- The Washington Times - Wednesday, March 17, 2004

Though there’s hardly anything saintly about the automobile business, the manufacturers have almost always cherished a weakness for so-called halo cars.

In the early days, they mainly were convertibles, although a few sports cars occasionally made their way into the lineups. The idea was to present something interesting — and even sexy — to pull customers into the dealer’s store.

In the ideal scenario, the customer would salivate over the droptop, then wind up buying the four-door family hauler.

In 2004, there’s a proliferation of halo cars, both in the production and concept stages. Pontiac has the Solstice, a two-seater, Chrysler has shown an exotic midengine concept called the ME 412, Ford is toying with a new Shelby Cobra brute-force roadster, and even the humble Scion by Toyota has spawned the tC sports coupe.

Halo cars are particularly important for luxury-car manufacturers, partly because their customers can actually afford cars that are essentially toys with nosebleed price tags. Lexus offers the SC430 and Mercedes-Benz the SL500, both convertibles with folding hard tops; Jaguar offers the XK8; BMW has introduced the new 6-Series convertible, and Cadillac has weighed in with the slick new XLR.

This is the second two-seat halo outing for Cadillac. From 1987 through 1993, the company marketed the Allante roadster, a slick-looking but fatally flawed machine that eventually lost General Motors tens of billions of dollars before it finally was ignominiously dumped.

The Allante may have had the most expensive — certainly the longest — assembly line in the business.

The cars started out in the United States, then were shipped by air on specially modified 747 airplanes to Turin, Italy, where they were partially built by famed Pininfarina, which had designed them.

Then they were shipped back for final assembly before being sold.

Early Allantes were plagued by leaks and other quality problems, and most owners — even those who had been trained in the process — could not operate the complicated convertible top. Some simply gave up.

So now, more than a decade later, a resurgent Cadillac brings us the XLR, with a lot of lessons learned.

The new two-seater also is a convertible, but the top is steel instead of fabric and it converts a breezy open car into a tight coupe that is indistinguishable from a closed car.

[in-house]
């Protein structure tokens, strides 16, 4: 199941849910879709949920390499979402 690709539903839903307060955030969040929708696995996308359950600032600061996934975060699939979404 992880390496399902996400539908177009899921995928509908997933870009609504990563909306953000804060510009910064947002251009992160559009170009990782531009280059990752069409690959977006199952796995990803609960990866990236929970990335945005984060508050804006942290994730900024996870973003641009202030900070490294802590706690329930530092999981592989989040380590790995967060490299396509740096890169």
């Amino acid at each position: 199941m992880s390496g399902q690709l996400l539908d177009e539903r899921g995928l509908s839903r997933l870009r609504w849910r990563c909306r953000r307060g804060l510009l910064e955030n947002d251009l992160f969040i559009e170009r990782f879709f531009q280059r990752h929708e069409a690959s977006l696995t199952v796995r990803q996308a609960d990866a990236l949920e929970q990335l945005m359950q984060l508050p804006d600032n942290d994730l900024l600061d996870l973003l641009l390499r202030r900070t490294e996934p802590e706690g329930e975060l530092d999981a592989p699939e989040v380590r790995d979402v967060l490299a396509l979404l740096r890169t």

Without question, the XLR is aimed at the top income classes. There’s only one model, which comes fully equipped for $76,200.

The test Cadillac had the only available option, an XM satellite radio, which brought the suggested delivered price up to $76,525.

At that level, it competes in a broad bracket with the likes of the Jaguar XK8, the Mercedes-Benz SL500, the BMW 6-Series convertible, the Lexus SC430 and even the Porsche 911 Carrera, though the Carrera is more of a sports than halo car because all Porsches seem to wear a halo.

The standard equipment is what you might expect on a car in this class: Traction, stability and ride control, antilock brakes, side air bags, heated and cooled seats, run-flat tires, tire-pressure monitor, adaptive cruise control, ultrasonic rear parking assist, rain-sensing windshield wipers, dual-zone automatic climate control, a DVD-based navigation system, a high-zoot audio system with a six-disc in-dash CD changer, GM’s OnStar communications system and, of course, leather upholstery and power everything with memory settings.

Likely the most intriguing piece of equipment for owners will be the keyless ignition system. It means never having to remove your key from pocket or purse.

It simply sits there, communicating via radio signals with the in-car computer.

Walk up to the car, and the doors unlock when you touch the handle. Sit down inside and simply touch a dash-mounted button to start the car, though you must have your foot on the brake and the shifter in “park.” When you want to get out, touch the button again and the engine shuts down.

Walk away, and the doors automatically lock.

Gripes are few. An excess of engine noise makes its way into the cabin when the engine is cold and under hard acceleration. And the seat belts are so hard to get at they could break some of milady’s nails.

Unlike its Allante predecessor, the XLR’s convertible top is simplicity itself. Touch a button and the top disappears under the rear deck in less than 30 seconds. It takes about the same amount of time to raise and lock in place, without any need for latches.

The only problem is that the trunk space with the top down is reduced to only about a third of the 12 cubic feet available with the top up.

The XLR gets its power from a new 320-horsepower 4.6-liter V-8 — the same size engine as on the last of the Allante models, but considerably different in execution.

It is linked to a five-speed automatic transmission with a manual shift mode. The transmission is mounted back near the rear-wheel drive differential, which helps the XLR attain a nearly ideal 50-50 weight balance for precise handling.

With a relatively light weight of 3,650 pounds, the XLR can clip off zero-to-60 acceleration times of under six seconds, with the top speed governed at 157 mph. Even at extra-legal speeds the XLR feels tightly planted and eminently controllable.

With its edgy avant-garde styling, the new XLR doesn’t look like anything else on the road. But it does look like a Cadillac, and that should be enough to keep the halo glowing.

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